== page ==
Keep in mind that saving up ahead of time for a large expense means that instead of making payments to your credit card debts later, you’re making “payments” to your savings account ahead of time. While most people agree that this is a good idea, getting ahead enough to make it work is where the problems arise.
More Payments, Less Excuses
To get ahead and save first, it’s important to set a goal and look for ways to achieve your goal. It’s easy to get side-tracked and make excuses about how hard it is or why it can’t work. Turn things around and look for ways to make it work. Eventually, “can-do” thoughts will take over and your savings account will be something to be proud of.
Alternatives to Traditional Gift Giving Can Be Easier on the Budget
It is often hard to buy for people who “have everything,” so alternative gift giving is gaining in popularity. Spreading gift giving expenses out throughout the year can also be easier on the budget, so keep this mind as you consider whether to contribute towards a bigger gift, combine gifts with travel and visiting plans throughout the year (e.g. spend on an activity while you’re there in the summer rather than mailing a gift card in December), or make deposits to savings accounts (e.g. for teens saving up for a car or post secondary education costs).
Or, if you’re super organized with a solid budget and a gift giving planner, buying gifts throughout the year as you find the perfect item at the right price can also help to spread out the holiday expenses. But sticking to your list and your budget, and of course, not forgetting where you hid the gifts, is vital to making this strategy work!
If Your Christmas Budget Looks Too Tight, Increase Your Income or Decrease Spending
When you start planning early, you have time to adjust your plans or to take steps to achieve your goals and avoid financial problems. This holds especially true for budgeting and setting goals. Right now you have time to look for ways to increase your income or to top up your Christmas savings account with lump sums of cash. July is a much better time for a garage sale than December! If you can craft your gifts (e.g. canning, sewing, or wood-working) starting now leaves you time to enjoy making them, rather than rushing at the end.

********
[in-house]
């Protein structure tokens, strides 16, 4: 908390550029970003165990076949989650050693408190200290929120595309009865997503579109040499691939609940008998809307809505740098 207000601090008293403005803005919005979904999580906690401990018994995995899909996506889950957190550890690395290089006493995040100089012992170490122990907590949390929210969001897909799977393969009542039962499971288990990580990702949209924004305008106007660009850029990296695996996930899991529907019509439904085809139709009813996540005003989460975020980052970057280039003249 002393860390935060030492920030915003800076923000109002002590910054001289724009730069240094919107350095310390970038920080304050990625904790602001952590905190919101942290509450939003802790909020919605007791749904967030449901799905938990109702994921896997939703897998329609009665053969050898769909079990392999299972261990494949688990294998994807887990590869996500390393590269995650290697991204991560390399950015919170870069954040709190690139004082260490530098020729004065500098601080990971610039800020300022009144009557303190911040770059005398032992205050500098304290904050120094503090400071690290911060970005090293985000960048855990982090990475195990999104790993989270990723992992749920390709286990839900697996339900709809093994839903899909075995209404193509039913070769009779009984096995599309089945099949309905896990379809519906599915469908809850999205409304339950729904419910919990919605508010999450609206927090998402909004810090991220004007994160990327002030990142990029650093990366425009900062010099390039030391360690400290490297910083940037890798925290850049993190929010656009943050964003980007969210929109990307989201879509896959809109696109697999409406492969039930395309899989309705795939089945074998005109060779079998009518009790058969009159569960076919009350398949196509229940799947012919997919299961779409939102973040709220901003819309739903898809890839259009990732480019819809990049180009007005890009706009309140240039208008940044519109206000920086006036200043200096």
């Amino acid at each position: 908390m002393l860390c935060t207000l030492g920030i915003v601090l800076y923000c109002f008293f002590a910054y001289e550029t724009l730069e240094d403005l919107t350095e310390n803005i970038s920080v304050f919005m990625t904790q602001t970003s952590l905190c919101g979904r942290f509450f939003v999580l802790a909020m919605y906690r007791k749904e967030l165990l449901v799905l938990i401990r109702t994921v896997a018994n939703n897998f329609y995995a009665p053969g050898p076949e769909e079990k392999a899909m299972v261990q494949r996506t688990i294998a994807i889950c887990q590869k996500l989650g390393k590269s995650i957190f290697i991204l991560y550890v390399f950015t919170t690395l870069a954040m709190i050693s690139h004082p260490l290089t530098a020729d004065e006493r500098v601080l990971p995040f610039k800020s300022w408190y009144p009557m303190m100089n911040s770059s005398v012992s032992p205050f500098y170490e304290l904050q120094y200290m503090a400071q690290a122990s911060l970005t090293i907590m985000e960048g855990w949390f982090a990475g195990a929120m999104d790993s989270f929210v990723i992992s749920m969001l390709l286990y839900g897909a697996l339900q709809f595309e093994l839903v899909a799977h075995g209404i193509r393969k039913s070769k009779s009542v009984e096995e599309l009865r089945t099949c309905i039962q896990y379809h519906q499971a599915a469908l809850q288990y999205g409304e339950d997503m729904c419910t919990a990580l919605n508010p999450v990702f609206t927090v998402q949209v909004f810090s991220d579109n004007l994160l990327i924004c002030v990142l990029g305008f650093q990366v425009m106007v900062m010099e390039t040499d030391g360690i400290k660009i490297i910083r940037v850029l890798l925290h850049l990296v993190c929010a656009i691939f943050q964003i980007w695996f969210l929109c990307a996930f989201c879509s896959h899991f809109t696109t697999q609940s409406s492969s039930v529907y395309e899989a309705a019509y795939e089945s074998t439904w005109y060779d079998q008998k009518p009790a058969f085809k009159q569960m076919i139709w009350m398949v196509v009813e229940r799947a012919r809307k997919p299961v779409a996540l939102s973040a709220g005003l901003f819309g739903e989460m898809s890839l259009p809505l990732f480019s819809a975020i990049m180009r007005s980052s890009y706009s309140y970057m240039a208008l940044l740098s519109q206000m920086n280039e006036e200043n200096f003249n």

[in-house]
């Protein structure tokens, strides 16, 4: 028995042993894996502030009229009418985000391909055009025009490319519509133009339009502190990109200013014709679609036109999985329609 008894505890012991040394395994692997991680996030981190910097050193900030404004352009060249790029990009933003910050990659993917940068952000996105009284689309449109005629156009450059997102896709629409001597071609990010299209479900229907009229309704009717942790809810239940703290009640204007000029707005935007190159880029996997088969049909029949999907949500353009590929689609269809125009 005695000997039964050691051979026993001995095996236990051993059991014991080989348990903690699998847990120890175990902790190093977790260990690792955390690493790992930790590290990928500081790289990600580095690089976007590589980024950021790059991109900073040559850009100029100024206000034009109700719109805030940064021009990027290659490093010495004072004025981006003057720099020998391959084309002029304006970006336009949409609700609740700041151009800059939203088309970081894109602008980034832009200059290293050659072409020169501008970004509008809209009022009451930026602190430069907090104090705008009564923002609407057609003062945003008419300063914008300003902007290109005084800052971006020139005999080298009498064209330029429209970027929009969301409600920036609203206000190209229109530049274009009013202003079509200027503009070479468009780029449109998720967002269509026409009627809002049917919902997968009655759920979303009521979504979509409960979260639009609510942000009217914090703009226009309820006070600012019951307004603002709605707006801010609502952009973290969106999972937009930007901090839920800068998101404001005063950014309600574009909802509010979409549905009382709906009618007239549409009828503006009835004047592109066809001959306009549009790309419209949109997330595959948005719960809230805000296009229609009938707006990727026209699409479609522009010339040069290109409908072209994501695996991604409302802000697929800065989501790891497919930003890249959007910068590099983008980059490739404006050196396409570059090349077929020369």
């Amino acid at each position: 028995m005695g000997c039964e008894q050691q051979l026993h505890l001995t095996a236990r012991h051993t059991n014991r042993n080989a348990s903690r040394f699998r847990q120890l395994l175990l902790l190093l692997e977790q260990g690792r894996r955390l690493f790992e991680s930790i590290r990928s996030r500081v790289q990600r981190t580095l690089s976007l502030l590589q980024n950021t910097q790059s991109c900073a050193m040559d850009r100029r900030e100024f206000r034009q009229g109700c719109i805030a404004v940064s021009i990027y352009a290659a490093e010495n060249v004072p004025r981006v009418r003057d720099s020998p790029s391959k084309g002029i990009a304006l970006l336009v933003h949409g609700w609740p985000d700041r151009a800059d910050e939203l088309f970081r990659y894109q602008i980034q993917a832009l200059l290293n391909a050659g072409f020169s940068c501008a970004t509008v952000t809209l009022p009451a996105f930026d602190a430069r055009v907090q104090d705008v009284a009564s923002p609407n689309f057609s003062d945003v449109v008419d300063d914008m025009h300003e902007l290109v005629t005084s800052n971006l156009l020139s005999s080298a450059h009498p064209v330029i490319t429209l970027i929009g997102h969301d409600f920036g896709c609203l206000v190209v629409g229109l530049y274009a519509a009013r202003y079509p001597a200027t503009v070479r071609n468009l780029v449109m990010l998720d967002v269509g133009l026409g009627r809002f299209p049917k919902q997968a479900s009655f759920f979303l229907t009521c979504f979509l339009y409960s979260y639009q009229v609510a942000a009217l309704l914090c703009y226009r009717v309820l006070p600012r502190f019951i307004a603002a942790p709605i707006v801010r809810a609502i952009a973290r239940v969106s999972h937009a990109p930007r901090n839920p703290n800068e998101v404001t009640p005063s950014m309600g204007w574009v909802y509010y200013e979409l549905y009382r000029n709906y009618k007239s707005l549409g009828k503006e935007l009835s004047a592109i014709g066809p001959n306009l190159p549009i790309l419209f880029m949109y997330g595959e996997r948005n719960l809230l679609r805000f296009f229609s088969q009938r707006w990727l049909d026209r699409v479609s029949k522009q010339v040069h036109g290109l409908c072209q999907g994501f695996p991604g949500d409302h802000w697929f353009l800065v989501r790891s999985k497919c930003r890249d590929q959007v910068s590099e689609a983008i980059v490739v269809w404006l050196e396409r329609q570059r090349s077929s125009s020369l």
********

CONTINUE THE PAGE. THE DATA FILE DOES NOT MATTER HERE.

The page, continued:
Whether it’s for Christmas or other expenses, in addition to increasing your income, top up your savings by looking for ways to decrease spending in other areas of your budget. Recreation, entertainment, groceries and eating out all add up throughout the year and can leave you needing help with debt if you’re not careful.
Planning Ahead for Large Expenses, Even the Ones You Don’t Know About (Yet)
Life happens and large or unanticipated expenses will occur. The trick to avoiding a financial problem that makes you think that you need help with debt is having savings. Even if you’re not sure what to save for, or even how much to save, start a general savings account so that you can pay with cash rather than credit when they do occur. Saving and making smarter choices now can turn into a Christmas (or any large expense) without relying on credit.